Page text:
- March 30, 2022
- Posted by: Mariam Kasemiire
- Category: Uncategorized
Edible insects have the potential to fill the nutrition and income gaps in Uganda and Kenya. They are rich in protein and cheaper to manage. However, edible insect value chains are under-developed yet the demand is high. Business enterprises for rearing and processing quality insect food products do not exist and the business potential has not been evaluated.
Through a project titled INSBIZ – “INSect-based agriBIZiness for Sustainable grasshopper and cricket production and processing for food in Kenya in Uganda” researchers from the Department of Food Technology and Nutrition, College of Agricultural and Environmental Sciences (CAES), Makerere University in collaboration with partners from the International Centre of Insect Physiology and Ecology (icipe) set out to improve the profitability and nutritional benefits of edible insects.
Objectives of the project
The development objective of the project was to contribute to improved food and nutritional security, job creation and income generation, and reduction of the gender gap for the most vulnerable groups in East Africa in general and specifically in Kenya and Uganda through edible insectsproduction and processing. Specific objectives included; (1) assessing the market size and testing the market performance of insect-based foods; (2) adapting and piloting of mass rearing protocols for crickets and grasshoppers; (3) developing, characterizing and commercializing insect-enriched food products; and (4) creating a favourable enabling environment for insect-based food through policy/standards, advocacy and awareness creation.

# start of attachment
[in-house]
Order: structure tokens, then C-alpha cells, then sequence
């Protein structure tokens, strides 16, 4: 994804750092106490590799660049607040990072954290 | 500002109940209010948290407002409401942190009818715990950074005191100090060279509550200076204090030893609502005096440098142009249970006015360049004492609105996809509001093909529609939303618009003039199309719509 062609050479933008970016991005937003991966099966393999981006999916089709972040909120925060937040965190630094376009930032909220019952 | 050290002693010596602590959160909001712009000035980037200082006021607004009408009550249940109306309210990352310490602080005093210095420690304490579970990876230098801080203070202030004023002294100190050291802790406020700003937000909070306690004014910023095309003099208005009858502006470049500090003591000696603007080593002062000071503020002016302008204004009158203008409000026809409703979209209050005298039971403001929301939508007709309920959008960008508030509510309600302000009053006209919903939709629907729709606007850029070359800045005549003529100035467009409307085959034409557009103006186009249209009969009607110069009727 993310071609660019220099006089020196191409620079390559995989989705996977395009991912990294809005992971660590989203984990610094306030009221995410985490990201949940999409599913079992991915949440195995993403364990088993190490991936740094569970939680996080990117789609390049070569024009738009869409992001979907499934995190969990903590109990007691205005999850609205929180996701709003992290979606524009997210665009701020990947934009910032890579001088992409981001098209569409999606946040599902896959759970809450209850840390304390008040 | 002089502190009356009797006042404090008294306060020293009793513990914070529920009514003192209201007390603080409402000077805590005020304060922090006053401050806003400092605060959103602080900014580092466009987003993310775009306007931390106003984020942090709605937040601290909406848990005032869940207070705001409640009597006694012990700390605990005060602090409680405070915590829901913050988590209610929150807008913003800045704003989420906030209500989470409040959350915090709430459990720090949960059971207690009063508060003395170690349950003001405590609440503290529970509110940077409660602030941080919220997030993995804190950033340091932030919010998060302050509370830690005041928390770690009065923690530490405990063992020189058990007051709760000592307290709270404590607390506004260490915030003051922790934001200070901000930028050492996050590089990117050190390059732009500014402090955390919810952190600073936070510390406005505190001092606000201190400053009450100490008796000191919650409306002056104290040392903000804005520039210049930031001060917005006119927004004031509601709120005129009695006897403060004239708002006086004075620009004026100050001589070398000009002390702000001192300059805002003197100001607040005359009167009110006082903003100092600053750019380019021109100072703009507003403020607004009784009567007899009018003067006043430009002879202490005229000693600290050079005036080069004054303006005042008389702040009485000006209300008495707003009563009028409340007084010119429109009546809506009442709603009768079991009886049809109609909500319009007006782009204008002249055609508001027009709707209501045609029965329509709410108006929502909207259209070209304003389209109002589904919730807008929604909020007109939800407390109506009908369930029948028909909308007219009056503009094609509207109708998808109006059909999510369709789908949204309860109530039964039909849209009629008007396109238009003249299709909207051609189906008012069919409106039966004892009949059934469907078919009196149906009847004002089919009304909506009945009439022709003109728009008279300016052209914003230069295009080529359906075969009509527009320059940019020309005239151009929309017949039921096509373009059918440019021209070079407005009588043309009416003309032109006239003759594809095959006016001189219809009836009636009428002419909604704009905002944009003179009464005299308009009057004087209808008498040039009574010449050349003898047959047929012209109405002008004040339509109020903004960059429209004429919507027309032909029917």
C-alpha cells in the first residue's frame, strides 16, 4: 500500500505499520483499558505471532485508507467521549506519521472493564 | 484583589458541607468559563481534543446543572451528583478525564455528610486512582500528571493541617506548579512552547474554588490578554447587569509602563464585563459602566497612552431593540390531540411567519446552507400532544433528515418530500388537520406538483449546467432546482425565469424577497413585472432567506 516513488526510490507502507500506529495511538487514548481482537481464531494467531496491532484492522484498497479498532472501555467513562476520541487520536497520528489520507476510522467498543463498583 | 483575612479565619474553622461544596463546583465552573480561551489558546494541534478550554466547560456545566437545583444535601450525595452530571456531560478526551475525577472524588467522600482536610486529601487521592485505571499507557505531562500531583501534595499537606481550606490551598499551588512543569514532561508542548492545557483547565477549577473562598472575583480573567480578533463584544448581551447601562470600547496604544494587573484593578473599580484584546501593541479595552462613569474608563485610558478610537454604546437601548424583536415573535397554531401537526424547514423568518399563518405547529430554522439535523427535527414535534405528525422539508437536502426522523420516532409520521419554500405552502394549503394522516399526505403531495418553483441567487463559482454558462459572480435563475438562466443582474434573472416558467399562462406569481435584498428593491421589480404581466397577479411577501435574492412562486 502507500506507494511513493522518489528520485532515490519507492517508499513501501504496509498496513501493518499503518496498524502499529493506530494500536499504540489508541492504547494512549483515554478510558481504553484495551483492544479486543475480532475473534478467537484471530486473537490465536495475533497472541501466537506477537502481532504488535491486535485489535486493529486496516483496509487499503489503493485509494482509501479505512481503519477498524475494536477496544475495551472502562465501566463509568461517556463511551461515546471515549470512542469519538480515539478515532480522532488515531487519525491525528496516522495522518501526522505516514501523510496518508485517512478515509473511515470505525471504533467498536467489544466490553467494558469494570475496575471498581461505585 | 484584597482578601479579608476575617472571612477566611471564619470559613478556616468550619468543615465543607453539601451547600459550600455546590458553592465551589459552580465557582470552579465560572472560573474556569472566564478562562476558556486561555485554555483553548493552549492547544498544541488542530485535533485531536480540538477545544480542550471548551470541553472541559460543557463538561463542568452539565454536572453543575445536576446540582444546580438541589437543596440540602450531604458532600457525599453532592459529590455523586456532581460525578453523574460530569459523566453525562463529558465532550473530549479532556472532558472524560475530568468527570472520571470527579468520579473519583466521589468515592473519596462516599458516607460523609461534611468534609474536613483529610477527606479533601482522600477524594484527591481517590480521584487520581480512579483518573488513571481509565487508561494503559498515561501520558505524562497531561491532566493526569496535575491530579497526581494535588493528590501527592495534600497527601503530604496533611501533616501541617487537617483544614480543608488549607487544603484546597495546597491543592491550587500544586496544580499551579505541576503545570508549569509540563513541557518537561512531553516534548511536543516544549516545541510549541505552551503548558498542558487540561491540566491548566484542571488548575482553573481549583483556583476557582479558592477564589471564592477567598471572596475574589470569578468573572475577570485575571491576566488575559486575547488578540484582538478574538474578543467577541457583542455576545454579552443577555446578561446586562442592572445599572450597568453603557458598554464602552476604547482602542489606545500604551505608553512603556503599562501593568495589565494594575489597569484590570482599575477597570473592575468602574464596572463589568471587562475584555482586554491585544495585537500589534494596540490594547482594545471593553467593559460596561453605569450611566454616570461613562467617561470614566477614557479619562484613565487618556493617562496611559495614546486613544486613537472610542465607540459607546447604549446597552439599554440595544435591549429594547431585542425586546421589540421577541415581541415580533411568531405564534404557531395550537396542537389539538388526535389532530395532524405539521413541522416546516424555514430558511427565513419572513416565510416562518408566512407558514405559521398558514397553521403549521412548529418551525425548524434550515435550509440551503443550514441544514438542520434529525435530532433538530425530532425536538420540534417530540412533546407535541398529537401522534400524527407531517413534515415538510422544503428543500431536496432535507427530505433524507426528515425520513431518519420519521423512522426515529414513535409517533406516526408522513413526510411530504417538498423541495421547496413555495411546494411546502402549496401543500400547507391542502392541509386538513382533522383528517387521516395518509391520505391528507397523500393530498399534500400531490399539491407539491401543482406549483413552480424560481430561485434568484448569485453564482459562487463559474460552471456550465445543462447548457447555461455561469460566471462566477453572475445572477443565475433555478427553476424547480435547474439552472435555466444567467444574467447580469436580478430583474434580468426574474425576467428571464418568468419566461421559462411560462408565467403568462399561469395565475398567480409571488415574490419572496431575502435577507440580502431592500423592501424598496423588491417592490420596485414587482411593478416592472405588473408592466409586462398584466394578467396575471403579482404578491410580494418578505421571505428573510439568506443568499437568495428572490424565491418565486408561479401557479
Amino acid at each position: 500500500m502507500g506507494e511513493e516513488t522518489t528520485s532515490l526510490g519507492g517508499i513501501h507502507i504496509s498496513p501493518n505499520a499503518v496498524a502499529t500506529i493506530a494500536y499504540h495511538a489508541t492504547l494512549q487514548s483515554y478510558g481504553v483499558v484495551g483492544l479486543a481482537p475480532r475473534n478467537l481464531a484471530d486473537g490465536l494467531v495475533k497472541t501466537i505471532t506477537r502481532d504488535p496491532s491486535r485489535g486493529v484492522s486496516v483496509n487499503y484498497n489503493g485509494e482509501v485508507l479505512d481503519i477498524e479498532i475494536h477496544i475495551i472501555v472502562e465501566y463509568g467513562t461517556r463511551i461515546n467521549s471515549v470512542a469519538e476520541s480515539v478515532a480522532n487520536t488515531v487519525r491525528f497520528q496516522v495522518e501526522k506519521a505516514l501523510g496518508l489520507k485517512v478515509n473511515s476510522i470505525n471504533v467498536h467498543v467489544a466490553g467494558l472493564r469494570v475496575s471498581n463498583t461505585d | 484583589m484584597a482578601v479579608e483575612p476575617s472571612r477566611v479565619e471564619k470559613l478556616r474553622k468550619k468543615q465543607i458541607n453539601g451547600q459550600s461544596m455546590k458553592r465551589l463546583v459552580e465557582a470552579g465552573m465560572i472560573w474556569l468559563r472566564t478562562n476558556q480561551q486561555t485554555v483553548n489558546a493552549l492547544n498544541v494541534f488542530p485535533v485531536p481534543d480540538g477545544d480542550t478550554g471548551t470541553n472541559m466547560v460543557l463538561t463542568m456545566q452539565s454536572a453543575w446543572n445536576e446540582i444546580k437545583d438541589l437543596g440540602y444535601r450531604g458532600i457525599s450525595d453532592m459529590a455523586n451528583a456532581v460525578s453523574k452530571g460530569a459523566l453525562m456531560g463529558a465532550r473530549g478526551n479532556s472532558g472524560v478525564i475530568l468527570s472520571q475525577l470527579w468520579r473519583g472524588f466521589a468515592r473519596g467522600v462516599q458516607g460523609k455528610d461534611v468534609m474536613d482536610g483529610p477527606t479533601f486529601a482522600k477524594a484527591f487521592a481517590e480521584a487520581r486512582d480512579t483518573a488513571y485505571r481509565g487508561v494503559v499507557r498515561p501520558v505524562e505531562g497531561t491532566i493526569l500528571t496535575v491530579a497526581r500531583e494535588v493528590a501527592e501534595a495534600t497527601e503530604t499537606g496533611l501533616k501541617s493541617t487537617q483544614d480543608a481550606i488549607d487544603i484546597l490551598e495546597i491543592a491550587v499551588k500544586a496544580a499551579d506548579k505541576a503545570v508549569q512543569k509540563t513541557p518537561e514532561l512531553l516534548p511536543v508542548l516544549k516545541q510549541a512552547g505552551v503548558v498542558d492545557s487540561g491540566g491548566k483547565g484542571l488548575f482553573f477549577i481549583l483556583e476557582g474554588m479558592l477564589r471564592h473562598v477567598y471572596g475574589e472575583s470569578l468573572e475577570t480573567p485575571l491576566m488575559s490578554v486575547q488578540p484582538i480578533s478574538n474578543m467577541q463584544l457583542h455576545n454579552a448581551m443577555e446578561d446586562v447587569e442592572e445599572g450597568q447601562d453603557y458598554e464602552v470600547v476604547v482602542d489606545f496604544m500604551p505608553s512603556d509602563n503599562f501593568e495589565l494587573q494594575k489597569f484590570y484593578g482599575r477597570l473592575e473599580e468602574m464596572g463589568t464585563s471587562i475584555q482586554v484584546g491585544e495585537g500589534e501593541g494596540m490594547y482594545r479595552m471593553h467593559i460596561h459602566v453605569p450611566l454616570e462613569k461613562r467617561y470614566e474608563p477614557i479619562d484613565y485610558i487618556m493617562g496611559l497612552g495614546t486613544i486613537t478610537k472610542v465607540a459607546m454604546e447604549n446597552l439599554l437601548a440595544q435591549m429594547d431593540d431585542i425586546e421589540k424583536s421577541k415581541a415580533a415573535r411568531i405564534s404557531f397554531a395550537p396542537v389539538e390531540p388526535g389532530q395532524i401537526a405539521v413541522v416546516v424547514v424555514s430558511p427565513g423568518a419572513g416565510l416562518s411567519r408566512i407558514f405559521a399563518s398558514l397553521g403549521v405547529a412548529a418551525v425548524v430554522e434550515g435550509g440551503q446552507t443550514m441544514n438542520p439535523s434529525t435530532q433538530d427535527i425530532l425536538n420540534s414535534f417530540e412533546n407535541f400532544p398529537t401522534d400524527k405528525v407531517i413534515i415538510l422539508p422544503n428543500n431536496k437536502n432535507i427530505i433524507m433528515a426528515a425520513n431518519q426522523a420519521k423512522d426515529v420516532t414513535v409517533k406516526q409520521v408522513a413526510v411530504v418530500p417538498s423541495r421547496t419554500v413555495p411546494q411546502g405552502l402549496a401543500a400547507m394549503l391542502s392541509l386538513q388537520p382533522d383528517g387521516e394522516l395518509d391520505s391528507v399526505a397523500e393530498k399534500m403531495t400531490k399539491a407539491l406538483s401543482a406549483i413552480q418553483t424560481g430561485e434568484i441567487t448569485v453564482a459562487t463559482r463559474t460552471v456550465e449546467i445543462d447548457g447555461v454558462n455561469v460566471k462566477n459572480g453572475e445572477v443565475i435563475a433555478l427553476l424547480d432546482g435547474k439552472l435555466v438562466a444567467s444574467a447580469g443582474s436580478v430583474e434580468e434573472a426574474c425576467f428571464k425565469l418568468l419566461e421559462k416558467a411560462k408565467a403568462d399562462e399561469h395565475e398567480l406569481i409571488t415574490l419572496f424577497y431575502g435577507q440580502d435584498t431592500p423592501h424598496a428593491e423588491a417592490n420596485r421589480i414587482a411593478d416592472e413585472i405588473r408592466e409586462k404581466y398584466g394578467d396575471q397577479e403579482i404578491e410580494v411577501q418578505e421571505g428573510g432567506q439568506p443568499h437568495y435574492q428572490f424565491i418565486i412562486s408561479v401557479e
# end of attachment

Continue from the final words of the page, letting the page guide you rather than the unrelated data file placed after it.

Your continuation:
The three-year project funded by the Swedish International Development Agency (SIDA) through the BioInnovate Africa Programme Phase II was headed by Dr Dorothy Nakimbugwe, an Associate Professor in the Department of Food Technology and Nutrition at CAES. Other members on the project included Dr. Geoffrey Ssepuuya from the same department, and Dr. Jackline Bonabana-Wabbi from the Department of Agribusiness and Natural Resource Economics.
Project closing meeting
During the project closing meeting held in the School of Food Technology, Nutrition and Bio-Engineering Conference Hall on 28th March 2022, Makerere University together with Uganda National Bureau of Standards (UNBS) launched edible insect products and standards for the enterprise. The event was presided over by Makerere University Vice Chancellor, Prof. Barnabas Nawangwe and Uganda National Bureau of Standards Executive Director, Mr. David Livingstone Ebiru. It was witnessed by the Principal of CAES, Dr Gorettie N. Nabanoga; the Commissioner in charge of Entomology at the Ministry of Agriculture, Animal Industry and Fisheries, Mr. Gidudu Masaba Ambrose; and representatives from icipe led by Dr. Chrysantus Mbi Tanga.